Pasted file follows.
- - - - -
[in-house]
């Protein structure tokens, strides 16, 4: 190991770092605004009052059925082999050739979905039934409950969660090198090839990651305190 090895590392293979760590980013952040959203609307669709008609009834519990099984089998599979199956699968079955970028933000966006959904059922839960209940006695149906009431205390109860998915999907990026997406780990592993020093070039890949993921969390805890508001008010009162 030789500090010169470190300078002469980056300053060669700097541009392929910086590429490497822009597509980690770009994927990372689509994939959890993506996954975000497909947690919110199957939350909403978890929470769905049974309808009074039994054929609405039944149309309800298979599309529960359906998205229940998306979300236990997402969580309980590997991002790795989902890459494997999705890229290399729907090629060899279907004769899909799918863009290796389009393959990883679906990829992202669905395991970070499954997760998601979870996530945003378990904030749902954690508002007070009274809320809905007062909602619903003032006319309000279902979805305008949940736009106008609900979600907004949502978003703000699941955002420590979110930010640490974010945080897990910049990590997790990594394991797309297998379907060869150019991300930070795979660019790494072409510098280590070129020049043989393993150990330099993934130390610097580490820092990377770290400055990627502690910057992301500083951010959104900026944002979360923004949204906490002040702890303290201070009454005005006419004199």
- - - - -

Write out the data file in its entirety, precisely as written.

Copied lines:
[in-house]
């Protein structure tokens, strides 16, 4: 190991770092605004009052059925082999050739979905039934409950969660090198090839990651305190 090895590392293979760590980013952040959203609307669709008609009834519990099984089998599979199956699968079955970028933000966006959904059922839960209940006695149906009431205390109860998915999907990026997406780990592993020093070039890949993921969390805890508001008010009162 030789500090010169470190300078002469980056300053060669700097541009392929910086590429490497822009597509980690770009994927990372689509994939959890993506996954975000497909947690919110199957939350909403978890929470769905049974309808009074039994054929609405039944149309309800298979599309529960359906998205229940998306979300236990997402969580309980590997991002790795989902890459494997999705890229290399729907090629060899279907004769899909799918863009290796389009393959990883679906990829992202669905395991970070499954997760998601979870996530945003378990904030749902954690508002007070009274809320809905007062909602619903003032006319309000279902979805305008949940736009106008609900979600907004949502978003703000699941955002420590979110930010640490974010945080897990910049990590997790990594394991797309297998379907060869150019991300930070795979660019790494072409510098280590070129020049043989393993150990330099993934130390610097580490820092990377770290400055990627502690910057992301500083951010959104900026944002979360923004949204906490002040702890303290201070009454005005006419004199």